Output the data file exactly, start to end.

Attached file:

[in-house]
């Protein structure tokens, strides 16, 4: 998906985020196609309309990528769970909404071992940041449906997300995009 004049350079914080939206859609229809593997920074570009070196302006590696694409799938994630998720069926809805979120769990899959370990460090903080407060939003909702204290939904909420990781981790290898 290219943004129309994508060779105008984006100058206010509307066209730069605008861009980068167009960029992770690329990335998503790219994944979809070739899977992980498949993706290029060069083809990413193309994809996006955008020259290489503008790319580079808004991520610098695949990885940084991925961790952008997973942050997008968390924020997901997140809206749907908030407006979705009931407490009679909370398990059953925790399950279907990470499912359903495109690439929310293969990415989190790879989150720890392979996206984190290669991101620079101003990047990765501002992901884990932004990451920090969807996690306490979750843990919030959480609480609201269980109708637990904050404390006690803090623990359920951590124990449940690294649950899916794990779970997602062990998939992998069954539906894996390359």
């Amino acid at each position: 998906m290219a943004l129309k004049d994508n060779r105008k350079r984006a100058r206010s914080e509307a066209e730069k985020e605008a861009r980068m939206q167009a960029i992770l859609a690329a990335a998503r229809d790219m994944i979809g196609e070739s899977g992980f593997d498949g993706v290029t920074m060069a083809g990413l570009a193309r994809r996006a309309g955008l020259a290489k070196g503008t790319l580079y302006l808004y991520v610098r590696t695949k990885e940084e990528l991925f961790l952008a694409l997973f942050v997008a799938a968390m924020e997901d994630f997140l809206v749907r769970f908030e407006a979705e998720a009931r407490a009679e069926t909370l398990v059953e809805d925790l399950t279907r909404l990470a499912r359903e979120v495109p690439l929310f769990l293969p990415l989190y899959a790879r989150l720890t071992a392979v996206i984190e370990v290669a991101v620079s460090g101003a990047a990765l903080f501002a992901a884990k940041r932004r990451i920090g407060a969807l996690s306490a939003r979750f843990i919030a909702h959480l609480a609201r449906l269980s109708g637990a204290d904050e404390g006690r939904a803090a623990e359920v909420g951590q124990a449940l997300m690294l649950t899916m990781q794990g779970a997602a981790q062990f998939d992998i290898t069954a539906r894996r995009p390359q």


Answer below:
[in-house]
């Protein structure tokens, strides 16, 4: 998906985020196609309309990528769970909404071992940041449906997300995009 004049350079914080939206859609229809593997920074570009070196302006590696694409799938994630998720069926809805979120769990899959370990460090903080407060939003909702204290939904909420990781981790290898 290219943004129309994508060779105008984006100058206010509307066209730069605008861009980068167009960029992770690329990335998503790219994944979809070739899977992980498949993706290029060069083809990413193309994809996006955008020259290489503008790319580079808004991520610098695949990885940084991925961790952008997973942050997008968390924020997901997140809206749907908030407006979705009931407490009679909370398990059953925790399950279907990470499912359903495109690439929310293969990415989190790879989150720890392979996206984190290669991101620079101003990047990765501002992901884990932004990451920090969807996690306490979750843990919030959480609480609201269980109708637990904050404390006690803090623990359920951590124990449940690294649950899916794990779970997602062990998939992998069954539906894996390359």
């Amino acid at each position: 998906m290219a943004l129309k004049d994508n060779r105008k350079r984006a100058r206010s914080e509307a066209e730069k985020e605008a861009r980068m939206q167009a960029i992770l859609a690329a990335a998503r229809d790219m994944i979809g196609e070739s899977g992980f593997d498949g993706v290029t920074m060069a083809g990413l570009a193309r994809r996006a309309g955008l020259a290489k070196g503008t790319l580079y302006l808004y991520v610098r590696t695949k990885e940084e990528l991925f961790l952008a694409l997973f942050v997008a799938a968390m924020e997901d994630f997140l809206v749907r769970f908030e407006a979705e998720a009931r407490a009679e069926t909370l398990v059953e809805d925790l399950t279907r909404l990470a499912r359903e979120v495109p690439l929310f769990l293969p990415l989190y899959a790879r989150l720890t071992a392979v996206i984190e370990v290669a991101v620079s460090g101003a990047a990765l903080f501002a992901a884990k940041r932004r990451i920090g407060a969807l996690s306490a939003r979750f843990i919030a909702h959480l609480a609201r449906l269980s109708g637990a204290d904050e404390g006690r939904a803090a623990e359920v909420g951590q124990a449940l997300m690294l649950t899916m990781q794990g779970a997602a981790q062990f998939d992998i290898t069954a539906r894996r995009p390359q």